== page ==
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The Latest Cunning Plan To Keep House Prices High

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Anyone taking out a £200,000 mortgage spread over 35 years with an initial 4 per cent interest rate and £995 fee will end up paying back £373,781 at £890 a month. Over an extra five years, the total repayment cost exceeds £403,000 for only £50 a month less.

And this based on interest rates at 300 year record lows. That's some smart kids you educated, educated, educated, Mr Bliar.

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So you have to get your 40-year mortgage before you're 28 (so you can pay it off before retirement at 68), now? I thought the average FTB age had climbed to over 35 by now.

I really don't know where the buyers are coming from. Who takes these 'deals'?!

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Linda Isted of the Debt Advice Foundation charity warned that it was impossible to predict anyone's financial situation in 35 years' time. "We would always caution people to think very carefully about any kind of credit which is due to run past their retirement age – or even to run into a time of their life when they might be thinking about perhaps cutting back on working hours," she said.

So it won't be people on zero hour contracts or even those who reliably get the few hours a week in order to qualify for benefits/tax credits etc - and that would include a lot of graduates obliged to work in that sort of job these days.

Edited by billybong

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So you have to get your 40-year mortgage before you're 28 (so you can pay it off before retirement at 68), now? I thought the average FTB age had climbed to over 35 by now.

I really don't know where the buyers are coming from. Who takes these 'deals'?!

Paid off just in time to "release the capital tied up in your home" and sell it straight back to the same bank. :D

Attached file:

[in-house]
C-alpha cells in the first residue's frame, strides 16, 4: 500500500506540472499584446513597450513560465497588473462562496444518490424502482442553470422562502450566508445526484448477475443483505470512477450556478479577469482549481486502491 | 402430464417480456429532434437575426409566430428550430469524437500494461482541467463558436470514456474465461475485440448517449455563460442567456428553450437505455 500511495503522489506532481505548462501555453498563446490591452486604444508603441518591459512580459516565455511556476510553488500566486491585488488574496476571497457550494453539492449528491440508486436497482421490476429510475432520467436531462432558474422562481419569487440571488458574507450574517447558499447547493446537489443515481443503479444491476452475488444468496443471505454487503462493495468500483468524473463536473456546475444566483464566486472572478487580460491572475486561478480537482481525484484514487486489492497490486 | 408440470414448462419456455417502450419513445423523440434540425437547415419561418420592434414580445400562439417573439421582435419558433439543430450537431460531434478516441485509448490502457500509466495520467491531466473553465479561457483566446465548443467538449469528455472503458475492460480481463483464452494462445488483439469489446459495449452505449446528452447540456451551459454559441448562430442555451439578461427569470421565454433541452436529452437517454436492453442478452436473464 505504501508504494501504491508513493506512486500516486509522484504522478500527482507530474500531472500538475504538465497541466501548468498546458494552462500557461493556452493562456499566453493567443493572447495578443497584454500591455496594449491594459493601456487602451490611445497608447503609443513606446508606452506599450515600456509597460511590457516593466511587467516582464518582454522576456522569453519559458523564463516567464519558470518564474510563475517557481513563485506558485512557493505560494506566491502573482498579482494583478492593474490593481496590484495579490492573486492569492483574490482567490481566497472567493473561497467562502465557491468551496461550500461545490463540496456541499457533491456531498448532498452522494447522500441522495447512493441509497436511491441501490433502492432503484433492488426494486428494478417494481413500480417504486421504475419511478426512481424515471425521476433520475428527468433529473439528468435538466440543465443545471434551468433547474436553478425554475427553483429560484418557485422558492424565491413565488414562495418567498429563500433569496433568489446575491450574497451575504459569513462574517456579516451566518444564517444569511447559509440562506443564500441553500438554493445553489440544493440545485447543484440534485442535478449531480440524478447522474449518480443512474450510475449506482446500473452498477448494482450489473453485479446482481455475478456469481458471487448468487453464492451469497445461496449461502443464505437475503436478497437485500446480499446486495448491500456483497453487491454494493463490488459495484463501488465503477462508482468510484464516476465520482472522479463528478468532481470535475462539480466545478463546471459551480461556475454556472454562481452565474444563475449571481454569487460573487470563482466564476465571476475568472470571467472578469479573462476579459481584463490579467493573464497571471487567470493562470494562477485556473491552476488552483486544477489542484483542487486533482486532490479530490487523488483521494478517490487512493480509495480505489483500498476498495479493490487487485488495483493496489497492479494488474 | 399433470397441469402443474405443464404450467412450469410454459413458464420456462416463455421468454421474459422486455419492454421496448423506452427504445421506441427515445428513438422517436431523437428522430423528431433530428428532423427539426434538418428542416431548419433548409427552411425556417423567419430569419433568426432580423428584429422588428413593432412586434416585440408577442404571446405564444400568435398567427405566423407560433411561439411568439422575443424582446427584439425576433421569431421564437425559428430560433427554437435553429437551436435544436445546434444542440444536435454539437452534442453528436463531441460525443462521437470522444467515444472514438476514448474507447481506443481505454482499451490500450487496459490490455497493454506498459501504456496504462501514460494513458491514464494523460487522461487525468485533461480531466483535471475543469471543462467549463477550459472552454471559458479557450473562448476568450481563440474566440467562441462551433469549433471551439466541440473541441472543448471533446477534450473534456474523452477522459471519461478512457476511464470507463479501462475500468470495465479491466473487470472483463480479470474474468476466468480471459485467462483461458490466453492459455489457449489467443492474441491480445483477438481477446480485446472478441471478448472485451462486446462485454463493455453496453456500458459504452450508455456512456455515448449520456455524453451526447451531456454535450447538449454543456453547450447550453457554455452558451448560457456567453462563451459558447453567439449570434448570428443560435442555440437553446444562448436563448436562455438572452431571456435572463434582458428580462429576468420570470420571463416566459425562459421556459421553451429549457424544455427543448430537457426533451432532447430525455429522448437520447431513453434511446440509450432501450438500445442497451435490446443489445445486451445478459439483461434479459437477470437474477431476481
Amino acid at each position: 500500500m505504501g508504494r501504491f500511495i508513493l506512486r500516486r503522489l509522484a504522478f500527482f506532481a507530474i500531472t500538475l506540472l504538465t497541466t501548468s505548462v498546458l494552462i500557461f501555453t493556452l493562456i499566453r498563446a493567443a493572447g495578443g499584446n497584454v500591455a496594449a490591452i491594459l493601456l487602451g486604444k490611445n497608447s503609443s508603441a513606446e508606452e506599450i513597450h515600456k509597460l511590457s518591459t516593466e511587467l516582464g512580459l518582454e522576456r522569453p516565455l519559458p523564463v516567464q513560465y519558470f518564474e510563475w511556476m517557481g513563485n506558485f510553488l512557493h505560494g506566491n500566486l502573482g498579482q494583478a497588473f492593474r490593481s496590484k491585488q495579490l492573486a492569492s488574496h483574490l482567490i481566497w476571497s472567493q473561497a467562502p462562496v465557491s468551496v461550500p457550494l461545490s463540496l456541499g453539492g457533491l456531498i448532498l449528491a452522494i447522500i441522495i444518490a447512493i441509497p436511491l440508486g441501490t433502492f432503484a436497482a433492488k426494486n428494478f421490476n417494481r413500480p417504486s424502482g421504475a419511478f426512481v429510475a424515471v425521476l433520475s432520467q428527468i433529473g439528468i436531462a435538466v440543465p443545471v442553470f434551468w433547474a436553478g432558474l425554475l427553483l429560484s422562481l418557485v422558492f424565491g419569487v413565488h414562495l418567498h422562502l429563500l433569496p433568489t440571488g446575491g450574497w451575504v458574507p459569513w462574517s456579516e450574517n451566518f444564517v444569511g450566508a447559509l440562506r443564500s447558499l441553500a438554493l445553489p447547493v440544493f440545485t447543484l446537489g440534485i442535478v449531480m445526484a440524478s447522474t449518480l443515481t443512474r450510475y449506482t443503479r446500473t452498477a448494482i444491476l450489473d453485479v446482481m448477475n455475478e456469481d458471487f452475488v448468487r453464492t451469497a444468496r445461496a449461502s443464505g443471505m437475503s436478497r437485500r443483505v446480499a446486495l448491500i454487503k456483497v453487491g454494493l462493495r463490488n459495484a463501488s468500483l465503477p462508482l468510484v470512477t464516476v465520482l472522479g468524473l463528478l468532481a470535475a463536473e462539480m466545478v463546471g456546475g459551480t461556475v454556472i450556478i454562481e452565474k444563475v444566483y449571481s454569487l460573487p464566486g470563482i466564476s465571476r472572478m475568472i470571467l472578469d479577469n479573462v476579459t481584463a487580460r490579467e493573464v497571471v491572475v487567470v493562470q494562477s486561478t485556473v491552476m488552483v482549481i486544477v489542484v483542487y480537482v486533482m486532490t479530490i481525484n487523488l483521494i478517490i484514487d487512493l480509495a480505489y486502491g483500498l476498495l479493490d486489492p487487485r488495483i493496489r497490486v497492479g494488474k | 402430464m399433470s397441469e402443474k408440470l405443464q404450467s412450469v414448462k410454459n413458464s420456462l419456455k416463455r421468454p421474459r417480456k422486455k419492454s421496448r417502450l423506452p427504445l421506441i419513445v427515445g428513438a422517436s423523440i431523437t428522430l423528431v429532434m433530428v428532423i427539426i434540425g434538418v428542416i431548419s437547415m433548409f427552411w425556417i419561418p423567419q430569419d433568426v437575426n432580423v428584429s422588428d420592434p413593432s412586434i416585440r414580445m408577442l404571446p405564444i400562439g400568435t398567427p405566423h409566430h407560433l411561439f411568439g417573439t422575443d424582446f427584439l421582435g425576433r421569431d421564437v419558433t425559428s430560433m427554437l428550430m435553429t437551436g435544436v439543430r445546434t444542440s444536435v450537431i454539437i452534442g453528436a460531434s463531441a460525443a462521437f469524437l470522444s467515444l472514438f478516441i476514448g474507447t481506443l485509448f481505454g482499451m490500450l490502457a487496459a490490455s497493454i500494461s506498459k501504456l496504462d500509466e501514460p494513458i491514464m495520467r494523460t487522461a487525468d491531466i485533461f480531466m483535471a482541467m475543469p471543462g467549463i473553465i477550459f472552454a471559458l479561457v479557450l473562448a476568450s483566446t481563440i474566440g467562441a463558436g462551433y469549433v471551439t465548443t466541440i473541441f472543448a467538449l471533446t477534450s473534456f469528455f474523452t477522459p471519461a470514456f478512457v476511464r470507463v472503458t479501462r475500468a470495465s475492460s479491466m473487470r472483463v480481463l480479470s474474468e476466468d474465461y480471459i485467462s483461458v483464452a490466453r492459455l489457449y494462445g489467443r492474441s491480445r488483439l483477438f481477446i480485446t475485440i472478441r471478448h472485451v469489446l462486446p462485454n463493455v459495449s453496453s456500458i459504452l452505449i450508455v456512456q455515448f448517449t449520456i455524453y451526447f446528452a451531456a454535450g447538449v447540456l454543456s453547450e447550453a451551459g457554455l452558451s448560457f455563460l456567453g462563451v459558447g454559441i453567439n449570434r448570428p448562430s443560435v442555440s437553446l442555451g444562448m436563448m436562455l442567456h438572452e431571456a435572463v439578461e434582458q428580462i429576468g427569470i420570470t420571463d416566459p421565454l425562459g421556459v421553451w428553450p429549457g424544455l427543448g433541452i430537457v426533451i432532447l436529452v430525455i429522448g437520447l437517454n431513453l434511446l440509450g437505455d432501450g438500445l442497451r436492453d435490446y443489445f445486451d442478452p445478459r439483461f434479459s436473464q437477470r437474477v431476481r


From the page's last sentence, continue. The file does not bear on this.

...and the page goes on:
Who then sit quietly and wait for you to die.

Edited by shindigger

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Many are expecting to lower the length of their mortgage in the years ahead with the expectation that rising salaries will allow them to do so. Home-movers and those remortgaging are also taking up longer-term deals.

:rolleyes:

As Democorruptcy has often pointed out, longer term deals are manna from heaven for banks.

Edited by Joan of The Tower

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Anyone taking out a £200,000 mortgage spread over 35 years with an initial 4 per cent interest rate and £995 fee will end up paying back £373,781 at £890 a month. Over an extra five years, the total repayment cost exceeds £403,000 for only £50 a month less.

That in itself doesn't tell you anthing at all. It depends on future inflation over 40 years, the capital value of the house after 40 years, and the rents which would have to be paid instead for 40 years plus the additional rents to be paid forever at the end of the 40 years.

£50 a month for 40 years = £24,000 so you'd have to reduce the £403,000 by the value of £24,000 invested over 40 years too.

Or you could go back 40 years to 1974 I suppose and see what happened since.

EDIT: Personally I wouldn't enter into a 35-40yr contract for anything, especially not with a bank.

Edited by R K

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:rolleyes:

As Democorruptcy has often pointed out, longer term deals are manna from heaven for banks.

That piece of propaganda is very subtle. It compares 35 and 40 year costs.... thus making a mere 35 year mortgage seem acceptable.